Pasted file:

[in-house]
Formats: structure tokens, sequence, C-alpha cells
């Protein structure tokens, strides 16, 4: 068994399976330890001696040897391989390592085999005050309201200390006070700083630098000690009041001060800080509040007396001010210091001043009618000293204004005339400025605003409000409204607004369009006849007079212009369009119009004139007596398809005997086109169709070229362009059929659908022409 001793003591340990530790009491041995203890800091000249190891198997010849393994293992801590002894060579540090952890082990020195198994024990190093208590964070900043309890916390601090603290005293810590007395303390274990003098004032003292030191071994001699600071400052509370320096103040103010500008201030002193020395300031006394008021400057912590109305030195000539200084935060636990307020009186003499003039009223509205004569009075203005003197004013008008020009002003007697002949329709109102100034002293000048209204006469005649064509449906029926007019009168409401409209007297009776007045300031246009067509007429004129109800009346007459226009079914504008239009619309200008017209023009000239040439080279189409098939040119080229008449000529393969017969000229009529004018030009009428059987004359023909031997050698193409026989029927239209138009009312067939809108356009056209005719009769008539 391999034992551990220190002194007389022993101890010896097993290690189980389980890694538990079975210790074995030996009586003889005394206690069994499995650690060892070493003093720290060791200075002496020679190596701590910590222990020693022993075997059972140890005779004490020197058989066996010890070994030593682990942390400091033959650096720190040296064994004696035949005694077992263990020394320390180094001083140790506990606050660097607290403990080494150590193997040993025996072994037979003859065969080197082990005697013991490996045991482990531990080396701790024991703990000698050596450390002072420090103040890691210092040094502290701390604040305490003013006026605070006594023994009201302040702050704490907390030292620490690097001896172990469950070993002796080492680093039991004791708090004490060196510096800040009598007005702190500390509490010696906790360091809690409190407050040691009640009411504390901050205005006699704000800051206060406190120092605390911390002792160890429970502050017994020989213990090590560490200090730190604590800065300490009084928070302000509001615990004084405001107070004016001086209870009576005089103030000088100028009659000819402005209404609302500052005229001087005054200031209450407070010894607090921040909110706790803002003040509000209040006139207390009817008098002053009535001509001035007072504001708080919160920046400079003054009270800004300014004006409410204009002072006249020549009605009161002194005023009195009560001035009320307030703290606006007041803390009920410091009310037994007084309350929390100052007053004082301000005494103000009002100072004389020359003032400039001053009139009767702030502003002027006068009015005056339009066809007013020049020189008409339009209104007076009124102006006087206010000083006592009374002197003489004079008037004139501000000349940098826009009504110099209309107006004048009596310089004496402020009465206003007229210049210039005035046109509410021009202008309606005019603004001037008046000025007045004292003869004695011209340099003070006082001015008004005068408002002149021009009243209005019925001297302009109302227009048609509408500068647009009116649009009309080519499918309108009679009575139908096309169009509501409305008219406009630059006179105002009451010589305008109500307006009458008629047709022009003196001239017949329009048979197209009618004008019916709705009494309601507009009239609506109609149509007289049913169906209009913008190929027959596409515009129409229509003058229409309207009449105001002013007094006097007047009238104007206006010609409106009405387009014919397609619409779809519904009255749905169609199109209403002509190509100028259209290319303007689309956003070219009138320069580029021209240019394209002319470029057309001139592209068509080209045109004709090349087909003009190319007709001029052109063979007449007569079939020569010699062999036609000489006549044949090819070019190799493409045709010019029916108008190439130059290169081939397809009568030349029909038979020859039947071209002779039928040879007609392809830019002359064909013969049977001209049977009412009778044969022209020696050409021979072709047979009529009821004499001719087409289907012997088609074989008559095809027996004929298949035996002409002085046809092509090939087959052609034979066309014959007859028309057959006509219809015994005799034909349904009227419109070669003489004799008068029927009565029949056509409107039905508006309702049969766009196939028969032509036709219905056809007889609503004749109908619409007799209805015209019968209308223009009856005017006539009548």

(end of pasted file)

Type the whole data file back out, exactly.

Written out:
[in-house]
Formats: structure tokens, sequence, C-alpha cells
């Protein structure tokens, strides 16, 4: 068994399976330890001696040897391989390592085999005050309201200390006070700083630098000690009041001060800080509040007396001010210091001043009618000293204004005339400025605003409000409204607004369009006849007079212009369009119009004139007596398809005997086109169709070229362009059929659908022409 001793003591340990530790009491041995203890800091000249190891198997010849393994293992801590002894060579540090952890082990020195198994024990190093208590964070900043309890916390601090603290005293810590007395303390274990003098004032003292030191071994001699600071400052509370320096103040103010500008201030002193020395300031006394008021400057912590109305030195000539200084935060636990307020009186003499003039009223509205004569009075203005003197004013008008020009002003007697002949329709109102100034002293000048209204006469005649064509449906029926007019009168409401409209007297009776007045300031246009067509007429004129109800009346007459226009079914504008239009619309200008017209023009000239040439080279189409098939040119080229008449000529393969017969000229009529004018030009009428059987004359023909031997050698193409026989029927239209138009009312067939809108356009056209005719009769008539 391999034992551990220190002194007389022993101890010896097993290690189980389980890694538990079975210790074995030996009586003889005394206690069994499995650690060892070493003093720290060791200075002496020679190596701590910590222990020693022993075997059972140890005779004490020197058989066996010890070994030593682990942390400091033959650096720190040296064994004696035949005694077992263990020394320390180094001083140790506990606050660097607290403990080494150590193997040993025996072994037979003859065969080197082990005697013991490996045991482990531990080396701790024991703990000698050596450390002072420090103040890691210092040094502290701390604040305490003013006026605070006594023994009201302040702050704490907390030292620490690097001896172990469950070993002796080492680093039991004791708090004490060196510096800040009598007005702190500390509490010696906790360091809690409190407050040691009640009411504390901050205005006699704000800051206060406190120092605390911390002792160890429970502050017994020989213990090590560490200090730190604590800065300490009084928070302000509001615990004084405001107070004016001086209870009576005089103030000088100028009659000819402005209404609302500052005229001087005054200031209450407070010894607090921040909110706790803002003040509000209040006139207390009817008098002053009535001509001035007072504001708080919160920046400079003054009270800004300014004006409410204009002072006249020549009605009161002194005023009195009560001035009320307030703290606006007041803390009920410091009310037994007084309350929390100052007053004082301000005494103000009002100072004389020359003032400039001053009139009767702030502003002027006068009015005056339009066809007013020049020189008409339009209104007076009124102006006087206010000083006592009374002197003489004079008037004139501000000349940098826009009504110099209309107006004048009596310089004496402020009465206003007229210049210039005035046109509410021009202008309606005019603004001037008046000025007045004292003869004695011209340099003070006082001015008004005068408002002149021009009243209005019925001297302009109302227009048609509408500068647009009116649009009309080519499918309108009679009575139908096309169009509501409305008219406009630059006179105002009451010589305008109500307006009458008629047709022009003196001239017949329009048979197209009618004008019916709705009494309601507009009239609506109609149509007289049913169906209009913008190929027959596409515009129409229509003058229409309207009449105001002013007094006097007047009238104007206006010609409106009405387009014919397609619409779809519904009255749905169609199109209403002509190509100028259209290319303007689309956003070219009138320069580029021209240019394209002319470029057309001139592209068509080209045109004709090349087909003009190319007709001029052109063979007449007569079939020569010699062999036609000489006549044949090819070019190799493409045709010019029916108008190439130059290169081939397809009568030349029909038979020859039947071209002779039928040879007609392809830019002359064909013969049977001209049977009412009778044969022209020696050409021979072709047979009529009821004499001719087409289907012997088609074989008559095809027996004929298949035996002409002085046809092509090939087959052609034979066309014959007859028309057959006509219809015994005799034909349904009227419109070669003489004799008068029927009565029949056509409107039905508006309702049969766009196939028969032509036709219905056809007889609503004749109908619409007799209805015209019968209308223009009856005017006539009548």